The School Board’s position on cell phone and wireless computer usage inside my kids’ school is: Hey, we just follow what Health Canada says! And Health Canada says there is no possibility of danger from radio frequency microwave radiation. Huh. So here’s what I think of that:
Currently, Health Canada maintains that 1000 mw/cm2 is a safe exposure level for public places. So how come Russia has set its safety level at 10 mw/cm2 (microwatts per centimetre squared) and many European countries have set their microwave radiation safety levels at .10 mw/cm2? Clearly someone is being unduly influenced by industry here…
Many schools have a “no cell phone on school grounds” policy. Unfortunately, ongoing, they are relying on children to police themselves – and we all know how reliable that is!
My son informed me that a boy in his then grade 4 class had received a cell phone as a gift from his Dad, which he carried around in his pocket – turned on – so that he could send and receive text messages from his Dad. The teachers had no idea the cell phone was turned on, or that he was texting behind his desk. And here’s the problem with that:
“The body of available research indicates that operation of a nearby portable cellular telephone will expose a non-user to radiation, some of which will be deposited into the brain of the non-user at levels higher than necessary to elicit undesirable biological effects even though the phone may be more than ten feet away from the non-user.”
(Source: Robert Kane, PhD., former Motorola Senior Research Scientist)
Then I started thinking about all the junior high and high school students… do you honestly think they are turning off their cell phones (or even remembering to turn them off)? Especially since texting is so big among that age group?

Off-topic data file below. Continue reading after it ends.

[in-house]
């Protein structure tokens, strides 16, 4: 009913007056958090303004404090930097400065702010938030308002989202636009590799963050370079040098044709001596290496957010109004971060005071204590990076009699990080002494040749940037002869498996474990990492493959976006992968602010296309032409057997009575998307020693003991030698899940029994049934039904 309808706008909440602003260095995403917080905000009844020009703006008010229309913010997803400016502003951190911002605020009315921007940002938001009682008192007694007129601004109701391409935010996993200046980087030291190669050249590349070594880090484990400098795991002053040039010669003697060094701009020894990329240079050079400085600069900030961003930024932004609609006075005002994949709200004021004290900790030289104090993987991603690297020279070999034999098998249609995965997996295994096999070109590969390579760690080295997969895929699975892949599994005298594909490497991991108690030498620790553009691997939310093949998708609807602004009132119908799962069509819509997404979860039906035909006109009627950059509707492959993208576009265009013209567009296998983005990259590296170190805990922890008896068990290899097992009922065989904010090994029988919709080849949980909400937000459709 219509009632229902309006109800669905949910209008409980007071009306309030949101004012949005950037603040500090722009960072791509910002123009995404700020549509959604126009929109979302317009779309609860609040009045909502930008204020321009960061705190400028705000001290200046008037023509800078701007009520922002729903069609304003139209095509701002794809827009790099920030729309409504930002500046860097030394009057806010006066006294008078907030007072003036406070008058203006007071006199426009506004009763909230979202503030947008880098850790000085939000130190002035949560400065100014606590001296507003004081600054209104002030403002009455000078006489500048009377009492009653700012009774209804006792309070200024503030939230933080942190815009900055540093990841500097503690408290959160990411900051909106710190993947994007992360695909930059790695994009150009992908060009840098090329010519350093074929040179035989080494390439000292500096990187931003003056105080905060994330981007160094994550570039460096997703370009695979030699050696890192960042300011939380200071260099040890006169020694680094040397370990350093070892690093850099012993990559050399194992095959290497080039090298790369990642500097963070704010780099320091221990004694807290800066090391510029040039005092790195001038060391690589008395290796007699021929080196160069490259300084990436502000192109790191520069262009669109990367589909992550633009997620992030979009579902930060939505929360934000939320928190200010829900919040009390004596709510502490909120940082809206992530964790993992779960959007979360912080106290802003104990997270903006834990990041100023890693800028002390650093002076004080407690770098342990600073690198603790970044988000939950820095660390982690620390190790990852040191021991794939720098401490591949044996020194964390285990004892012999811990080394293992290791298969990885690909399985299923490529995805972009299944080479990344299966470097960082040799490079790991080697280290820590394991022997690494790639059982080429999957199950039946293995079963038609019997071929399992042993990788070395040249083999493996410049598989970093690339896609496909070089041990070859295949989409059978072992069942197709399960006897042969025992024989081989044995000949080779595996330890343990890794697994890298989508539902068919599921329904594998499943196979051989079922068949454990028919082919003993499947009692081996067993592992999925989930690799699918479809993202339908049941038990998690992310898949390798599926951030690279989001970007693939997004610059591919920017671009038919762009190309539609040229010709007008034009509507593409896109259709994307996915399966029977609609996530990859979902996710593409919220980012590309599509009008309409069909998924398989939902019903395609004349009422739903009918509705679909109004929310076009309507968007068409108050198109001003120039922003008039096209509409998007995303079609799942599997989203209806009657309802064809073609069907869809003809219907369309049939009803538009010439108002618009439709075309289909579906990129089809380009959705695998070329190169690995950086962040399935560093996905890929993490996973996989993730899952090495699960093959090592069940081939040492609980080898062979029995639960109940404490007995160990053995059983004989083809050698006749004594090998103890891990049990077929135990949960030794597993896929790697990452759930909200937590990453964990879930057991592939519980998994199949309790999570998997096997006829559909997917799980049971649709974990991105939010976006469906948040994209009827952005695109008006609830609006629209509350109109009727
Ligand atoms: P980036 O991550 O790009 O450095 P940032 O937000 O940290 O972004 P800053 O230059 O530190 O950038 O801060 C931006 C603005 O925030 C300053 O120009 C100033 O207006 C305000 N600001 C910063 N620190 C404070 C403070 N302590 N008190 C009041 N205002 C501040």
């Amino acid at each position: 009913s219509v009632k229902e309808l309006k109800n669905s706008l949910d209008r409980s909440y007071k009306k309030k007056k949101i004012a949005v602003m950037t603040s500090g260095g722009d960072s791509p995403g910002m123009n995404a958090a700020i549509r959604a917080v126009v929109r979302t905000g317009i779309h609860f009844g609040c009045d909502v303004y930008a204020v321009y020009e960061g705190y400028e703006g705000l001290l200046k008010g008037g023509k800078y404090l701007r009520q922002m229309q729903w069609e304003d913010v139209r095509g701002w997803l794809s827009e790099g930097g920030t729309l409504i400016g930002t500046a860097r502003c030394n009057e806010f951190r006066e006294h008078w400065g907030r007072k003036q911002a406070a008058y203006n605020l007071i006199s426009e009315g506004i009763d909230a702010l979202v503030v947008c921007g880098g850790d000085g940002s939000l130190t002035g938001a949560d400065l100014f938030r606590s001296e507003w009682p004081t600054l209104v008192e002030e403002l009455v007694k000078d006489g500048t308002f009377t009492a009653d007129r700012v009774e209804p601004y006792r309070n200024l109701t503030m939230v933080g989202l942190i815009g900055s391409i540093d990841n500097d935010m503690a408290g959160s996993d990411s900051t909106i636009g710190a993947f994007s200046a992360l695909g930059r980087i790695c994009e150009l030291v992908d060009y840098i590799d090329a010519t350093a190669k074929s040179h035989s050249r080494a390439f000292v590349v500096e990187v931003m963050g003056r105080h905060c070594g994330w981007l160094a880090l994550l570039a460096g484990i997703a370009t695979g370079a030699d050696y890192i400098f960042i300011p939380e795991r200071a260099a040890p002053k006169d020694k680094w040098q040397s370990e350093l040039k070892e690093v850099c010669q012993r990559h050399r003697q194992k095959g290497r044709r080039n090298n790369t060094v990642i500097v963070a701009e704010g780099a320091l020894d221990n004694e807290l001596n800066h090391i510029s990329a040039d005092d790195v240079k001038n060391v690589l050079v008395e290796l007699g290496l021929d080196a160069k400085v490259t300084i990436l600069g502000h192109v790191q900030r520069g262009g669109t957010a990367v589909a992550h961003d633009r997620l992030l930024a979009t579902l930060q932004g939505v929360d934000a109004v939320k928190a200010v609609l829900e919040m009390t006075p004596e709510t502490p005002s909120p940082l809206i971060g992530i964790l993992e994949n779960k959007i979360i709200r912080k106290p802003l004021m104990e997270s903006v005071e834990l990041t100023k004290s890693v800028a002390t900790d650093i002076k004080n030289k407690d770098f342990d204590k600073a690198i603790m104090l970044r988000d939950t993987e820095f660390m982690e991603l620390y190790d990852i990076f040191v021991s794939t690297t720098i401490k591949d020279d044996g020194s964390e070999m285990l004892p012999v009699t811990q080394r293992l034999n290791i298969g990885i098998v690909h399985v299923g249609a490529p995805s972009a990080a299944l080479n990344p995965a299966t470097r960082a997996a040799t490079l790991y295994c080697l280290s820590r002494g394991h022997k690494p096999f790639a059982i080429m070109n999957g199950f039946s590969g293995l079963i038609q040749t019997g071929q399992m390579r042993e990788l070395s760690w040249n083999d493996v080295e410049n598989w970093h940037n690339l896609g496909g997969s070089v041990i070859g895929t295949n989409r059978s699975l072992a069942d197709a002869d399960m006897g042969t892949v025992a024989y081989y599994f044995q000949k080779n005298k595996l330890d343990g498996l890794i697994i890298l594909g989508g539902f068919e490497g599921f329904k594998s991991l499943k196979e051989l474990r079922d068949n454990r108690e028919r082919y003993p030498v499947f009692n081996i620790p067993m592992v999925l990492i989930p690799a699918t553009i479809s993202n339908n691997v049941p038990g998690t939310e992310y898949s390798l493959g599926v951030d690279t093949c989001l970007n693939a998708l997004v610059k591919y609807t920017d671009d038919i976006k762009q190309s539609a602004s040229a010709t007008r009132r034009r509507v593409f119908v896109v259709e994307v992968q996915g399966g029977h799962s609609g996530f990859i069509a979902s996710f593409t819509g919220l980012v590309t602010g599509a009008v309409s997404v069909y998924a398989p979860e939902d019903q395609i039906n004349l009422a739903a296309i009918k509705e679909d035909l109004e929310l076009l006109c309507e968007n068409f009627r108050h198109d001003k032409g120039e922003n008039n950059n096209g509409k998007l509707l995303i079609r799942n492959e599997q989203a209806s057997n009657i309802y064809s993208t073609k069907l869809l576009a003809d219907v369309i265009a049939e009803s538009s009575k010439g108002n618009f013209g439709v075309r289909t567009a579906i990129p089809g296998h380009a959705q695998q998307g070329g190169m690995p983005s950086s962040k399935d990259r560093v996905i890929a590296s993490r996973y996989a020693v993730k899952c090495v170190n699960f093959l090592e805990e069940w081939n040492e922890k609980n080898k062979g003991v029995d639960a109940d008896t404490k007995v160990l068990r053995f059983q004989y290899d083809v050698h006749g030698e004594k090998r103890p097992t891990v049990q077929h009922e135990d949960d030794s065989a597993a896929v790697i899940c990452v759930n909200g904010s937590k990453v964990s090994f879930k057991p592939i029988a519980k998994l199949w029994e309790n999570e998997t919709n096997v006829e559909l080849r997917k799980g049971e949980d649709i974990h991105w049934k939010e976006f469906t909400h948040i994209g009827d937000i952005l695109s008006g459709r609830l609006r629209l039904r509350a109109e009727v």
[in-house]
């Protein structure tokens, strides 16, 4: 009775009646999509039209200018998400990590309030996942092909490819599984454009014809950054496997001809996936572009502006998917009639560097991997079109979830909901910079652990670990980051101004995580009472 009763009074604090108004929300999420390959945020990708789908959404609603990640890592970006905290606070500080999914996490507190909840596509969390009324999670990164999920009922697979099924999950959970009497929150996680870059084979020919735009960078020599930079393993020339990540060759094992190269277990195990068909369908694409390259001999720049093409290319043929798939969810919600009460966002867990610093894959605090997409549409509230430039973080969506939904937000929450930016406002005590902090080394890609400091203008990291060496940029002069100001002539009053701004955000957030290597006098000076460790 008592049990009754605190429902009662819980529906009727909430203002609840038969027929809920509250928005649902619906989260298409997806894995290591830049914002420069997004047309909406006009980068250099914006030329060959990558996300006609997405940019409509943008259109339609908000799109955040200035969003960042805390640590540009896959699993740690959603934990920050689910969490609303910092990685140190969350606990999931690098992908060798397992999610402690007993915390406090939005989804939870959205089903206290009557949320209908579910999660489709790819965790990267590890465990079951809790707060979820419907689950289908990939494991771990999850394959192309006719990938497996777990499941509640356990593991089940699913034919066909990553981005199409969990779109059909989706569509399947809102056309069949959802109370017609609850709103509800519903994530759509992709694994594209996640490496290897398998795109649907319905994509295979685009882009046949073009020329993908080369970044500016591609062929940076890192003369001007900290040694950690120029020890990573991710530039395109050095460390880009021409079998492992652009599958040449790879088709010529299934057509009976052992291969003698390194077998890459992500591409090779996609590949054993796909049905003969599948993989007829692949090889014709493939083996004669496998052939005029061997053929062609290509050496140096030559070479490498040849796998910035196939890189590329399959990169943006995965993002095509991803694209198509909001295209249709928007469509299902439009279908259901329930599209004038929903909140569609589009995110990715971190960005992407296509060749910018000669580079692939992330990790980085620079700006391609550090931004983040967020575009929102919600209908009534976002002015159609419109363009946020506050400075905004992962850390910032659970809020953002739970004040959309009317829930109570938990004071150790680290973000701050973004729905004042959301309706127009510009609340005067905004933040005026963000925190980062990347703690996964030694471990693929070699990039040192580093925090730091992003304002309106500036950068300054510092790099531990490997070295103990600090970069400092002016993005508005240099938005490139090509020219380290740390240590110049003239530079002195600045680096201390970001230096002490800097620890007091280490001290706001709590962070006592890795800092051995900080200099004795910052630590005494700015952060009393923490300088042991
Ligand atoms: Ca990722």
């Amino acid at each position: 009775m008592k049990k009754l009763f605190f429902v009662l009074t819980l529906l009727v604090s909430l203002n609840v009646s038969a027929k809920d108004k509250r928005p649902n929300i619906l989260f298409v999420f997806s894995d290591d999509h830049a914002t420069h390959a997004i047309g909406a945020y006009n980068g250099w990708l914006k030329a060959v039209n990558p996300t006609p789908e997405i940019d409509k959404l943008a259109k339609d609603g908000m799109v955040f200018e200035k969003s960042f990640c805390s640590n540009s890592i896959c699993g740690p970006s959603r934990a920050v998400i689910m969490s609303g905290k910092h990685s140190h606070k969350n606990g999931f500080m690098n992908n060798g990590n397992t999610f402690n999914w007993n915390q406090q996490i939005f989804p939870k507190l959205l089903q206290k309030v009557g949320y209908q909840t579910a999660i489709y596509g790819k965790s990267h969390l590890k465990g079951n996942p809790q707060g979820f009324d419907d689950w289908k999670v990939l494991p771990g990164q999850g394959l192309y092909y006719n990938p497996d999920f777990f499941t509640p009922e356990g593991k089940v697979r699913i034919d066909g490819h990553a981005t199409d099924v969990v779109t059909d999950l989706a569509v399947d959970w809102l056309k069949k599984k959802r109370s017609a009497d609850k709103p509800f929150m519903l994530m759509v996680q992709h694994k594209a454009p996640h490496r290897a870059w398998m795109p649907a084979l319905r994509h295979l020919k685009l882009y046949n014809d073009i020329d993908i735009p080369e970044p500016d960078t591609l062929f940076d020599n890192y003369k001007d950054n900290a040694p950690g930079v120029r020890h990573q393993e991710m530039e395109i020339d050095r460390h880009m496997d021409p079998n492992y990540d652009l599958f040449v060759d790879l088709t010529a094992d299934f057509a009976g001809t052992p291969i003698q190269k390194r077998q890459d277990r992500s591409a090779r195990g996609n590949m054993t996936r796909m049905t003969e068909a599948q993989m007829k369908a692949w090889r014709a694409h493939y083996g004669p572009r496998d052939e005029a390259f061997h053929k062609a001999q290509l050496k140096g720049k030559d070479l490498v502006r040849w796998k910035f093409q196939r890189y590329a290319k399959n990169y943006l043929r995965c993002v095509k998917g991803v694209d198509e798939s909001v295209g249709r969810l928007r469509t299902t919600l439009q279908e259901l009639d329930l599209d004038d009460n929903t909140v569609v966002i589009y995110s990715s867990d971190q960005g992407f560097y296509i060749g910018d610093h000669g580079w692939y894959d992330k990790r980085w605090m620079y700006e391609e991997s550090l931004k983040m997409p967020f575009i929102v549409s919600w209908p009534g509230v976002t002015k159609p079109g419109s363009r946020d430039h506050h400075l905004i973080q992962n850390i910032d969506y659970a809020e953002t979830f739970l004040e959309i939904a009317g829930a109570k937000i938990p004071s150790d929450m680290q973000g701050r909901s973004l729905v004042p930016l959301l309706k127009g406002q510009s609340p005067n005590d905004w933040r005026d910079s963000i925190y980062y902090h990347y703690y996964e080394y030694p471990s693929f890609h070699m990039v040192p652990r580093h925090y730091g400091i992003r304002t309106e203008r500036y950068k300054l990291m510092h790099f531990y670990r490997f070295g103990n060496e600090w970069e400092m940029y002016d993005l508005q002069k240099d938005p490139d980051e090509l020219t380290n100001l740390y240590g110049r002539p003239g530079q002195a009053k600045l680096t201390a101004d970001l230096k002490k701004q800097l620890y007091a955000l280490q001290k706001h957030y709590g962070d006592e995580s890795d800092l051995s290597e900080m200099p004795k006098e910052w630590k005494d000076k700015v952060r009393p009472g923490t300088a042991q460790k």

So, I applaud the fact that school policy against having cell phones turned on in the schools already exists. But principals need to put some serious thought into the actual enforcement of that policy.
How about requiring students to place their cell phone in a basket on the teacher’s desk and then the teacher (or a trusted student) doing a quick check to ensure that each is turned off? How about having random spot checks for cell phones with a seriously stiff penalty (like suspension for 3 days) if a phone is found left on? I’m sure if teachers and principal put their heads together, they would be able to come up with something reliable and enforceable.
Regarding wireless computers, when you take a look at what’s happening in other countries, I would suggest to you that Health Canada is either behind the 8-ball on this issue, or it is unduly industry-influenced. For example:
• Germany warns citizens to avoid Wi-Fi due to health risks – September 2007
• Russian Radiation Protection Agency gives urgent warning to defend children’s health from RF/MW – April 2008
• Five public libraries in Paris shut down Wi-Fi due to health concerns – May 2008
• European Parliament votes to bring in stricter radiation limits – September 2008
• City of Herouville St. Clair, France removes Wi-Fi from primary schools due to health risks – April 2009
• Teachers in UK call for immediate dismantling of Wi-Fi in schools due to health risks – April 2009
• Sorbonne University, Paris passes moratorium on Wi-Fi – May 2009
• Los Angeles School District votes unanimously to protect children from ELF and RF/MW – May 2009
• Israeli Minister of Environment gives public warning on radiation emitting devices including Wi-Fi – July 2009
If the Health Canada standards are so accurate and reliable, then why have these other countries banned or warned against WiFi after recognizing that it is indeed a serious health hazard?